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China closes private clubs in public parks

Several regional authorities have issued cease and desist orders to private clubs and high-end restaurants dining venues in public parks and cultural sites.

The venues have been criticized for occupying public space to serve government officials and business tycoons with exotic delicacies, fuelling the perception of official extravagance and corruption. Member-only clubs and restaurants within public parks in Hangzhou, Xiamen and Changsha are either being shut down or ordered to cut their prices to cater to ordinary consumers.

Beijing authorities have ordered all of private venues in the city to be closed.

According to Zhang Yahong, head of the park administration department in Beijing Municipal Bureau of Landscape and Forestry, 24 private sites with “operational problems” have been uncovered and two exclusive restaurants in Beihai Park have been shuttered.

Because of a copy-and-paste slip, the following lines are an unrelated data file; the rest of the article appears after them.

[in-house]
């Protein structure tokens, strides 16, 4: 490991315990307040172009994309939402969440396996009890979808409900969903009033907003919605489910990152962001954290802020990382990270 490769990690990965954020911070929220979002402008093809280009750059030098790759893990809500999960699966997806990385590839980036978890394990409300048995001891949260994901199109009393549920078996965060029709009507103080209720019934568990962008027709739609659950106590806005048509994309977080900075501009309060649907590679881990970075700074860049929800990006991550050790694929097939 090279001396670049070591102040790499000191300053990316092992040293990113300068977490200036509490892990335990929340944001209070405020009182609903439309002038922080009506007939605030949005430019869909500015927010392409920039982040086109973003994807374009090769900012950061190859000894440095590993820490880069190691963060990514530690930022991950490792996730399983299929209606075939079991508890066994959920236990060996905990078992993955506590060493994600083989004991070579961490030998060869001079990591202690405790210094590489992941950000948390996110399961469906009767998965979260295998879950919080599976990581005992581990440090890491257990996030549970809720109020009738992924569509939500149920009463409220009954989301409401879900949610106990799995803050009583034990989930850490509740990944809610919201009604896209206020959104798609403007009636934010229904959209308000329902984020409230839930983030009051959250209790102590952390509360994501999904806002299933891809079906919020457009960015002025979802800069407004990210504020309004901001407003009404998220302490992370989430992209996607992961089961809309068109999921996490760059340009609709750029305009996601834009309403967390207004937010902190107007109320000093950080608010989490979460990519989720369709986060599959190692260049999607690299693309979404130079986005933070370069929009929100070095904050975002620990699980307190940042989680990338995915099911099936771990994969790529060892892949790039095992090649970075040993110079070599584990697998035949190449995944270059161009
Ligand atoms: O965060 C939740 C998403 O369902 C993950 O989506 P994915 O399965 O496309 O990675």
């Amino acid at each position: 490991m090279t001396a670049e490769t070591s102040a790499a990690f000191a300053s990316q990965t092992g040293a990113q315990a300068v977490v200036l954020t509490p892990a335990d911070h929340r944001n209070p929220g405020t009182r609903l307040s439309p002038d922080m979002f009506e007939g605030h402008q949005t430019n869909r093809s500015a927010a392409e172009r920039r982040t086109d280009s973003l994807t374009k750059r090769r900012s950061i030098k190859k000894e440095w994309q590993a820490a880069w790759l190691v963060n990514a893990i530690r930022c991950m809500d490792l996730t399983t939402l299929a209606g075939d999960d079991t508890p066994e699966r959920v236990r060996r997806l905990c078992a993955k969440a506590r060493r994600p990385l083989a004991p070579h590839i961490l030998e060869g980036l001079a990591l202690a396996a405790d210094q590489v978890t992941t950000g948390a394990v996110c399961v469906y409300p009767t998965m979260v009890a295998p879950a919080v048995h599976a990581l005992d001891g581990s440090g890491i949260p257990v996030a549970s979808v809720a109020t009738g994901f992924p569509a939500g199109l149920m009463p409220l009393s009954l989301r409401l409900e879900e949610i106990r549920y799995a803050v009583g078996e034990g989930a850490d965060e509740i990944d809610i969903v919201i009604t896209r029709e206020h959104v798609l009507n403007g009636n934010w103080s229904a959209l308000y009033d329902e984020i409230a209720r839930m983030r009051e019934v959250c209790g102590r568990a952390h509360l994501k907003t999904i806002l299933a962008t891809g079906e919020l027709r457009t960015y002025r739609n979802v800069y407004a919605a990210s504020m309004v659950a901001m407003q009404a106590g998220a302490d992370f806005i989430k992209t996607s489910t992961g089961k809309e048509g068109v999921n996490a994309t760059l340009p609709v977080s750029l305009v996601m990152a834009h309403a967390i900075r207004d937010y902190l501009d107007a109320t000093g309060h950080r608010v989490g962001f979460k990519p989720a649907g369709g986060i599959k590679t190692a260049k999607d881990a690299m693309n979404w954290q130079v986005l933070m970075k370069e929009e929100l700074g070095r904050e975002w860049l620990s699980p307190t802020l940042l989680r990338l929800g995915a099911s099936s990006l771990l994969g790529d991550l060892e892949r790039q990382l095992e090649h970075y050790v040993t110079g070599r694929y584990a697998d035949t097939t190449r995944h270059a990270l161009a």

Beijing’s Zizhuyuan Park removed fences and signs blocking visitors from entering the private club there, known as Wenyuelou. The club’s eatery has also cancelled minimum consumption limits and service charges, and removed delicacies like shark fin and abalone from the menu.

In Hangzhou City’s West Lake Park, authorities shut down five clubs and ordered ten more to close.

The party’s discipline watchdog banned party members and government leaders from entering private clubs last December. Regional authorities have echoed the central government’s strong stance, vowing to hand out severe punishments to officials who violate the rule.

Sources: Xinhua News, China Daily, Beijing News (新京报), Global Times


Hui Zhi is a Senior China Analyst with the China Compliance Digest, where a version of this post first appeared.

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